For My Mom, Who is Always There

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“A little boy planted a carrot seed. His mother said, ‘I’m afraid it won’t come up’… Every day the little boy pulled up the weeds around the seed and sprinkled the ground with water. But nothing came up. And nothing came up. Everyone kept saying it wouldn’t come up.”

I’m standing in the wings of a massive stage. The smell of makeup on my face and the spray in my hair is thick and foreign to my 8 year-old self. My sequined costume makes me itch. But I love it, all the same.

I’m straining my neck to see into the audience. Searching. I scan every shadowy, dark shape. I’m looking for a glare reflecting off of glasses. My mother’s poor eyesight helps me to narrow down the dark, faceless shapes in the audience. Before long, I spot her. She is smiling already. Eager. She knows my dance number is on next. Her eyes will not look away from the stage. They are searching, too.

I feel relief and adjust my bedazzled neon leotard. I straighten my shoulders and ready myself to take the stage. I am confident now. At ease. The sound of music cues me and I run onto stage with the other kids in my class, twirling and skipping, bopping and swaying.

I’m not a particularly good dancer. I’m graceful, yes. And I enjoy it. But I dance recreationally – never interested in the seriousness of competitive dance. I dance in 3 shows every summer at the annual recital my dance studio puts on. I do one dance in those 3 shows and it’s exactly the same each time. I do the same runs and leaps. The choreography is all the same. The costume worn three times.

Yet, my mother has never missed a single show. At each and every recital I scan the audience for the glare on her glasses to find her.

She is always there.

As a kid, I never heard my mother’s version of “I’m afraid it won’t come up”. It wasn’t in her vocabulary. Not because she was a saint. She was human. She wasn’t perfect. She lost her temper from time to time. We fought as mothers and daughters do. But she was my mother. And what I didn’t fully understand as an 8-year-old was that she knew how to do that job instinctively. It was who she was. She wanted to do it.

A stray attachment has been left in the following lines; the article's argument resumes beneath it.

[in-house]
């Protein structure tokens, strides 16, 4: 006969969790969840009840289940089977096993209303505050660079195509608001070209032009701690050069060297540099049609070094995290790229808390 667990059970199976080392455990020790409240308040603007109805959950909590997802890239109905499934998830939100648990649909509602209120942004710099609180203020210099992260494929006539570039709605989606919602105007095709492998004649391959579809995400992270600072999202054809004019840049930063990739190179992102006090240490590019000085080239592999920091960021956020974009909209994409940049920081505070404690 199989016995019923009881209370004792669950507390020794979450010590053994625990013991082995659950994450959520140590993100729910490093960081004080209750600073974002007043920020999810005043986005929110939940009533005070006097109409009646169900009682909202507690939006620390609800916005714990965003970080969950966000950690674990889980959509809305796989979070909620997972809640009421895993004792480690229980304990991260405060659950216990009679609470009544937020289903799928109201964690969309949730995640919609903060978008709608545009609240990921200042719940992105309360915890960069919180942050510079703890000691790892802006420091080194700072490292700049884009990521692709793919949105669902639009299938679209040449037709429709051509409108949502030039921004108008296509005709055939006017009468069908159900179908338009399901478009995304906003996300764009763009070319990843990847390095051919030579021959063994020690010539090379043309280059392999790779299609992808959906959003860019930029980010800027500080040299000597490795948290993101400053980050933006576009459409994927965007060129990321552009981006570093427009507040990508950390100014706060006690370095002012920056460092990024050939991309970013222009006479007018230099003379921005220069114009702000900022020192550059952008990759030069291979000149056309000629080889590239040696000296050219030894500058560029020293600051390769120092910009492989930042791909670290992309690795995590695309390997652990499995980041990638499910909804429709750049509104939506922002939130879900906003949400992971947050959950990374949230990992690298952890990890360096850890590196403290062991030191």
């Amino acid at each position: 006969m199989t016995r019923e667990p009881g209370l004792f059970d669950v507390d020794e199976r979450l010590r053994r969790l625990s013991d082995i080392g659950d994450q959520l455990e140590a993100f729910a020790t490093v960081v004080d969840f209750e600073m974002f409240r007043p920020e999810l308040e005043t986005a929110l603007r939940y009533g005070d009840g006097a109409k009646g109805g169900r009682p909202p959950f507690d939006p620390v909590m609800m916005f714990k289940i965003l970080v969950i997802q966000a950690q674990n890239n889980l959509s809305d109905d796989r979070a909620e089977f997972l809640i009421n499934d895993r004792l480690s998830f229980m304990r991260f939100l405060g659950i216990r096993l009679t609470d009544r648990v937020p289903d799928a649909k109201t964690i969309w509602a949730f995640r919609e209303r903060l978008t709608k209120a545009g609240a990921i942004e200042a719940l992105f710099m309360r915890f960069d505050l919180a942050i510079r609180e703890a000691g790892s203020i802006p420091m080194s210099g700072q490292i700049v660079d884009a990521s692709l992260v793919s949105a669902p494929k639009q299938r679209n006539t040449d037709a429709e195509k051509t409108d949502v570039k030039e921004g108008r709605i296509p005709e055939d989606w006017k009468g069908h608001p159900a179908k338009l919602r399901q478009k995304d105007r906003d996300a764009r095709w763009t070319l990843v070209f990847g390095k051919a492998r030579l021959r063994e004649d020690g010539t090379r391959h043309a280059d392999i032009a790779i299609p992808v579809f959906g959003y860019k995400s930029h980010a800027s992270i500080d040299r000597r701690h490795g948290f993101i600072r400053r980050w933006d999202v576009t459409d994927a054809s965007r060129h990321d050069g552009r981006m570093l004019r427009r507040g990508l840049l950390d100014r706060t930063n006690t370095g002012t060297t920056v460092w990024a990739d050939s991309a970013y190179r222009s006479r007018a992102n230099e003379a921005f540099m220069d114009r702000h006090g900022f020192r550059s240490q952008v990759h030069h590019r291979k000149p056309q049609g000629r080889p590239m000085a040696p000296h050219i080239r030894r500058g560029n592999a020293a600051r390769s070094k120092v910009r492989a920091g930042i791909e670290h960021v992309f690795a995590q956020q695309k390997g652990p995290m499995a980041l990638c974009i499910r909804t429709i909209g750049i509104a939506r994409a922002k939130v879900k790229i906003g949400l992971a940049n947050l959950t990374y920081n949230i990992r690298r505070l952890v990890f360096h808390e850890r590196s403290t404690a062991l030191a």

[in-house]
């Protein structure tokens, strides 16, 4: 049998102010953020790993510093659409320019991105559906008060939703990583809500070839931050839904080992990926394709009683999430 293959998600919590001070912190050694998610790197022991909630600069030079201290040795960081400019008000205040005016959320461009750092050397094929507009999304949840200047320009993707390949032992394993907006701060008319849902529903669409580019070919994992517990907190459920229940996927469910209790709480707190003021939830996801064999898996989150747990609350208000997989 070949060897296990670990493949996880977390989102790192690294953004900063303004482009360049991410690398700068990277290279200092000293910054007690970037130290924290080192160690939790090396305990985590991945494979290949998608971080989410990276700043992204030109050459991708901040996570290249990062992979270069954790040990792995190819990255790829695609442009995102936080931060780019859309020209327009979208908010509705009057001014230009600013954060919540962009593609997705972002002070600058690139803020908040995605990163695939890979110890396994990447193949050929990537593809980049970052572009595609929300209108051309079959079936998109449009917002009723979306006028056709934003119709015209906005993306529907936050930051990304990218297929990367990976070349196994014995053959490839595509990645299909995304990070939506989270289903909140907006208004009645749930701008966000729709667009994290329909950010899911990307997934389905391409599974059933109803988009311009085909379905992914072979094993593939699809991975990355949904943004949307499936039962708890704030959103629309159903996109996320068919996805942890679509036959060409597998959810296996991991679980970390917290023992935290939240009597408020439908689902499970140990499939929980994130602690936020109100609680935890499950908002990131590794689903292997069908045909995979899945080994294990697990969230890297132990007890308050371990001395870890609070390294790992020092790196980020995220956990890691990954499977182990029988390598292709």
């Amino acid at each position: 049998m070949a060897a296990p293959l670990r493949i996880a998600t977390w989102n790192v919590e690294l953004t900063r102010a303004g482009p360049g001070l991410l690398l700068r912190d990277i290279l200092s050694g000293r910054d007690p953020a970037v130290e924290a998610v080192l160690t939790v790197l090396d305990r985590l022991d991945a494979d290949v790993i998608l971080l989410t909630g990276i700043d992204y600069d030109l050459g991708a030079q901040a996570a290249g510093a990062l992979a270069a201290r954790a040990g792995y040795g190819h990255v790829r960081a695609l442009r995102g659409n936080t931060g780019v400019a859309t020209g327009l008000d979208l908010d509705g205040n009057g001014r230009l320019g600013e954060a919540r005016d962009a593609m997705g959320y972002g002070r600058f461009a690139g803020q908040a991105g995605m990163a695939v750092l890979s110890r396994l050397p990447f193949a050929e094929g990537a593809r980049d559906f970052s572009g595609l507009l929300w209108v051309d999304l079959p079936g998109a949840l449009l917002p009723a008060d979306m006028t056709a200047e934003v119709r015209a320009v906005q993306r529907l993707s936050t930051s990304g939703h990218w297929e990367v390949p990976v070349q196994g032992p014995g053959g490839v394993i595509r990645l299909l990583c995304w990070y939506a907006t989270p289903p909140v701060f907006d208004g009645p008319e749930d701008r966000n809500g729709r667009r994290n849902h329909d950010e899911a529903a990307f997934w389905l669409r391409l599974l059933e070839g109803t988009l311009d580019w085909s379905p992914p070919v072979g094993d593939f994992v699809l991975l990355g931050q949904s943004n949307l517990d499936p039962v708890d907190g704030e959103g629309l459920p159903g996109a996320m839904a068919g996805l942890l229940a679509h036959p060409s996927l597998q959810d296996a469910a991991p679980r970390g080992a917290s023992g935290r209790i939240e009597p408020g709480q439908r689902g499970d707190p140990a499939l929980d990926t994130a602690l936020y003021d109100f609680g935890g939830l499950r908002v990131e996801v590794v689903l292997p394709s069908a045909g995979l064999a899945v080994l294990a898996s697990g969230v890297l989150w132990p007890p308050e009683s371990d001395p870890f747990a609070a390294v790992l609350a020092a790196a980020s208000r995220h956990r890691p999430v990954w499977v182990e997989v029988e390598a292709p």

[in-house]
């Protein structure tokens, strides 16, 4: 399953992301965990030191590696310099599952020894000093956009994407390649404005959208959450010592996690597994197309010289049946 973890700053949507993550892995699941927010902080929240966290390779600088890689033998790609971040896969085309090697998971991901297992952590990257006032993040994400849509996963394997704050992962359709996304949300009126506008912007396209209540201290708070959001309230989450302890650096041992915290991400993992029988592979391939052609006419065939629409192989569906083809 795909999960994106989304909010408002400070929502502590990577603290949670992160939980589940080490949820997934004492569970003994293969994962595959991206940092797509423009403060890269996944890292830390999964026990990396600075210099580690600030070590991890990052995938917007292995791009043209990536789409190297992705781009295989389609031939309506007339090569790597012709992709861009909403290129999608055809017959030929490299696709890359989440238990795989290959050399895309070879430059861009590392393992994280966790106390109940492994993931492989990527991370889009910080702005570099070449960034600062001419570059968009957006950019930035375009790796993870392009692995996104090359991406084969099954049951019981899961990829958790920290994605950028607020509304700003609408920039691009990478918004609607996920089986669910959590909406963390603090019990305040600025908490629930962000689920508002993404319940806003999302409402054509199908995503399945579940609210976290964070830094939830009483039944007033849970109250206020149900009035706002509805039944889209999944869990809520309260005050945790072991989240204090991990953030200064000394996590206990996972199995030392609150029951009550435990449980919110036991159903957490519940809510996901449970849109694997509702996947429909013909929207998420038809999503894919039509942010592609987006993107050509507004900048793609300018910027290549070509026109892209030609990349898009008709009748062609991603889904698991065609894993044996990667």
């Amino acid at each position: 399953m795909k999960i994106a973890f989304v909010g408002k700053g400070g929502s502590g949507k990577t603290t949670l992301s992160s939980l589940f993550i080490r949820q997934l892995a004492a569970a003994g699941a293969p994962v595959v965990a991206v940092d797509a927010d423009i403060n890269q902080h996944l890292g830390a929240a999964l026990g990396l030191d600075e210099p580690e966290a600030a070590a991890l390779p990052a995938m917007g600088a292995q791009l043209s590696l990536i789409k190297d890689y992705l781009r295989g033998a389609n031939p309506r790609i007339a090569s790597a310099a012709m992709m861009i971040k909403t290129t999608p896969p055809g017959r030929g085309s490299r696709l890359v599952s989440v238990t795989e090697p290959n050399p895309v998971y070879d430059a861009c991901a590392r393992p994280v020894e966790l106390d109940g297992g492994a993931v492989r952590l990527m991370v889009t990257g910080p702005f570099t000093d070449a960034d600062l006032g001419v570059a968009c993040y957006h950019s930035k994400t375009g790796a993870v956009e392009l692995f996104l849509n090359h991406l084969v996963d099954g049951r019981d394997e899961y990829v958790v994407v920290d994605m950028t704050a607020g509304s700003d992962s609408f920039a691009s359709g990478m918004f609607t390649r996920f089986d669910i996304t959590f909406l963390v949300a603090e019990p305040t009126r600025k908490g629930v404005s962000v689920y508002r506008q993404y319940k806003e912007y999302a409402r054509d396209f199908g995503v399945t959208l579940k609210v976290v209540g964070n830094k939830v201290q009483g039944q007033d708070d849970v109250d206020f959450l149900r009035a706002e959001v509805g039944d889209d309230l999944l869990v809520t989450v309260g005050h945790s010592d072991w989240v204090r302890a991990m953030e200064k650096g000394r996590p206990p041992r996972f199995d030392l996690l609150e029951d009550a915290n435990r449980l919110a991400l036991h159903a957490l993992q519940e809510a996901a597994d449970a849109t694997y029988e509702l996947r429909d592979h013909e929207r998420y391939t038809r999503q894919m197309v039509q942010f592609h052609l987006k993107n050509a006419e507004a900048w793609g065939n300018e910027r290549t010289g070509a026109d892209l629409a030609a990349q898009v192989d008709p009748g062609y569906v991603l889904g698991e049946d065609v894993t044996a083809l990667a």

She was my support. My protector. Her heart swelled with pride for me when I sashayed on stage. And it ached for me when I hurt.

She is always there.

“But he still pulled up the weeds around it every day and sprinkled the ground with water.”

The day that I brought my first daughter home from the hospital, I experienced a feeling of awesome responsibility. She was mine. The real work of my life was about to begin. I had to clear the weeds in order to find the right path for her.

One morning, after being up all night long without sleep, I felt particularly shell-shocked.

“I don’t know how to do this,” I cried to my mother on the phone.

“I’ll be right over. I’m coming to help you,” she said.

I hung up my phone and stared at it in my hand for a minute. It hit me.

She is always there.

I’m a grown up, capable of doing things on my own. I do know how to raise a kid. It’s just as instinctual in me as it was in my mother.

But I don’t have to.

I’m not alone – I have my village to help me. The sprinkling of seeds and watering of the ground doesn’t have to be carried out by only myself. My mother wants to help me.

My mother is always there.

And now my daughters get to benefit from the same support and love. The same guidance. The same amount of self-esteem I had.

Because she is always there.

“And then, one day, a carrot came up just as the little boy had known it would.”